On the creative side, the folks at 72andSunny New York knew that tackling a controversial topic would work as long as the campaign showed empathy for moms. While the goal was to connect to all moms, the media side was able to leverage technology to personalize the experience. Using YouTube's Director Mix, Mindshare quickly created 32 different six-second ads to retarget viewers who had seen the longer video with messaging customized to their online behavior. For example, a mom looking up recipes saw different copy from one watching music videos.
Marketers know they need to meet consumers' demands for authenticity, yet many are scared of the potential backlash if they get it wrong when tackling sensitive topics, something brands like Pepsi discovered only too well this year. By matching brand values with creative and media approaches, Yoplait was able to successfully address a controversial topic and drive interest for a brand that's been around for a while.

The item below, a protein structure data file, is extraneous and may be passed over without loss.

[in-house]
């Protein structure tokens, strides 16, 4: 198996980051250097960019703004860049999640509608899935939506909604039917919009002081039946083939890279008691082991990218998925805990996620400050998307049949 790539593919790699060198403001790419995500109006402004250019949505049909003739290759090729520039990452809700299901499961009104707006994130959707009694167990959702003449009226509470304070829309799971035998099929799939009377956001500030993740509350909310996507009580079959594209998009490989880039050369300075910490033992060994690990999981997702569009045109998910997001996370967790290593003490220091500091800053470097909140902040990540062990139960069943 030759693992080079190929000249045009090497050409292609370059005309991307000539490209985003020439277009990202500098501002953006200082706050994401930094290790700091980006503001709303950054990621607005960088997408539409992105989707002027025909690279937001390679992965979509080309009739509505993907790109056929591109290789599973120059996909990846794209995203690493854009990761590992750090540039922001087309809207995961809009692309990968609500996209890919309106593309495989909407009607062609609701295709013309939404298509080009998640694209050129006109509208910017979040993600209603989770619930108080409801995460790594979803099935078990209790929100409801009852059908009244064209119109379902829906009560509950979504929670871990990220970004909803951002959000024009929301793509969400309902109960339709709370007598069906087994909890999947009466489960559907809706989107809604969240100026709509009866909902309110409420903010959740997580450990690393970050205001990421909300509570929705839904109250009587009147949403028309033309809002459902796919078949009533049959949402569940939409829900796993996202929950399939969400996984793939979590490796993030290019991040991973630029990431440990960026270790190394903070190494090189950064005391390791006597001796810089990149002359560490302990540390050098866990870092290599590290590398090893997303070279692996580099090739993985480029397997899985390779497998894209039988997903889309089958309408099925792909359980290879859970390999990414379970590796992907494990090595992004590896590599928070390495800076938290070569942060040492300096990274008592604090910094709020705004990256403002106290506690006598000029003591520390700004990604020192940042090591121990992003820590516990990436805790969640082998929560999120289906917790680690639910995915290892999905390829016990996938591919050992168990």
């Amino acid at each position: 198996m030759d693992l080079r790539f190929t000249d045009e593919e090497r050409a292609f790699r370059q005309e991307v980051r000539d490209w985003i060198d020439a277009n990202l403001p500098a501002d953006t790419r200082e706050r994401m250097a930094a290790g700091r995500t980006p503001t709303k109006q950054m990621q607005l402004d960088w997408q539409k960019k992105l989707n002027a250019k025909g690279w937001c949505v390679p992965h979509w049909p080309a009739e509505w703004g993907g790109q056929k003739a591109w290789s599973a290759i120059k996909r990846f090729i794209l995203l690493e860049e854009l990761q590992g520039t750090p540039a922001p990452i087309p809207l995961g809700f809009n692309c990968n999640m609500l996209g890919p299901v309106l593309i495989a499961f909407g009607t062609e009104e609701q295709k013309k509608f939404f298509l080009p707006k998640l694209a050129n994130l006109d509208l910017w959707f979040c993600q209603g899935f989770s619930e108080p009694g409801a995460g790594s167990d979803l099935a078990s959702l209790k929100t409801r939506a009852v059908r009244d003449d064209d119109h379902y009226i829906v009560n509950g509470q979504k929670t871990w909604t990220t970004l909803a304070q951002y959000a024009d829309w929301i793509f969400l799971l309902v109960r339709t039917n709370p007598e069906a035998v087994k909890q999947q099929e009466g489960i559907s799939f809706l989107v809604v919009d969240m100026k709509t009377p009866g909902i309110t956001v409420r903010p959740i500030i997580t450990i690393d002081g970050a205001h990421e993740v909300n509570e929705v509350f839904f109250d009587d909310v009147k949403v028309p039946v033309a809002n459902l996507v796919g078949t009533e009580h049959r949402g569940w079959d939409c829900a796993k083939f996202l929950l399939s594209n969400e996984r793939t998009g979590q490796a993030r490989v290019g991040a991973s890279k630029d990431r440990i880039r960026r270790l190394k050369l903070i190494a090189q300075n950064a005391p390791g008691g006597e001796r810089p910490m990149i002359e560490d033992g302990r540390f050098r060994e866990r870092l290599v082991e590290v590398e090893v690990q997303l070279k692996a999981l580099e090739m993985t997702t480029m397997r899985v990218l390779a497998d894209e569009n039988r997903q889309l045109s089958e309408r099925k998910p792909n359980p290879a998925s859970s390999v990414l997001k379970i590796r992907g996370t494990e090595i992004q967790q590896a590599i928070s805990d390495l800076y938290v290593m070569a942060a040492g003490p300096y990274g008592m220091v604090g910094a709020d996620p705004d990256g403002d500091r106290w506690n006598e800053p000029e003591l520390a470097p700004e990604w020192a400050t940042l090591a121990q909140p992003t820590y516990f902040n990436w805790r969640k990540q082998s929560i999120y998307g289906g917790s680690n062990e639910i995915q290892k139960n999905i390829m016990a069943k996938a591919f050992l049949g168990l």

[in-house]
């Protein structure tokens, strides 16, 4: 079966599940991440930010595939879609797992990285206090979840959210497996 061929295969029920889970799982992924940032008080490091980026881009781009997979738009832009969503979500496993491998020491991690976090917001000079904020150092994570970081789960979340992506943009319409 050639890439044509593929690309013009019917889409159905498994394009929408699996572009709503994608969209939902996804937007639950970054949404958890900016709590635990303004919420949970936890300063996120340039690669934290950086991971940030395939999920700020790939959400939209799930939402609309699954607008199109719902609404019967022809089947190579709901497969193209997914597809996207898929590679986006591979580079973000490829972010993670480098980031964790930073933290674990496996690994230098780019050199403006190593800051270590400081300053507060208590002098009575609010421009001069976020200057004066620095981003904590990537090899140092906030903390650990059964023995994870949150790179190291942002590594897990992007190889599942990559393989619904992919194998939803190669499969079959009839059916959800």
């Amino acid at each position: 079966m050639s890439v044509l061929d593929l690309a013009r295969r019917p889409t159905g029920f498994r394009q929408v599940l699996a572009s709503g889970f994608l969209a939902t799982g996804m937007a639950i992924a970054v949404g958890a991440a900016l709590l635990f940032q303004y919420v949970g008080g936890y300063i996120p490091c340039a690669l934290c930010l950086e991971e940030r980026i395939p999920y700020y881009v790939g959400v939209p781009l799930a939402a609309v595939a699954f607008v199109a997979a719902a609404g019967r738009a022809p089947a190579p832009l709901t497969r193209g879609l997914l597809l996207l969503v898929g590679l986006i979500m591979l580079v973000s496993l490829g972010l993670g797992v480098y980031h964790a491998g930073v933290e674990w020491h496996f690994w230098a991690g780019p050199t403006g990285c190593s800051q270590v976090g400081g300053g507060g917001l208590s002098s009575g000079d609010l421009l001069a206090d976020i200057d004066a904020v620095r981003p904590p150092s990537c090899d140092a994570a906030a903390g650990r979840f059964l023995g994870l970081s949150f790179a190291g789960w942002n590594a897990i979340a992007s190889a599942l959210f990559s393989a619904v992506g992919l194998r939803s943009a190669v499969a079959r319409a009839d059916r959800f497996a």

Is Samsung's art-pop film 'Washing Machine' daring, dull or both?
The rundown: Electronics giant Samsung is taking a decidedly avant-garde approach to marketing its QuickDrive washing machine this holiday season. The brand produced a movie-length video called "Washing Machine: The Feature Film" that depicts a cycle of laundry being done. That's it.
Over the course of 66 minutes, viewers can bask in the "poetic monotony of the spinning drum and sloshing water," according to a news release by the company. To add an artful touch to the effort, the brand tapped the composer Michael Nyman, perhaps best known for scoring 1993's "The Piano," to provide the minimalist soundtrack.
"I have written a lot of music to manufacturing processes, but this is the most elaborate mechanical, mechanistic film I've been involved with," the Ivor Novello award-winner said in a statement.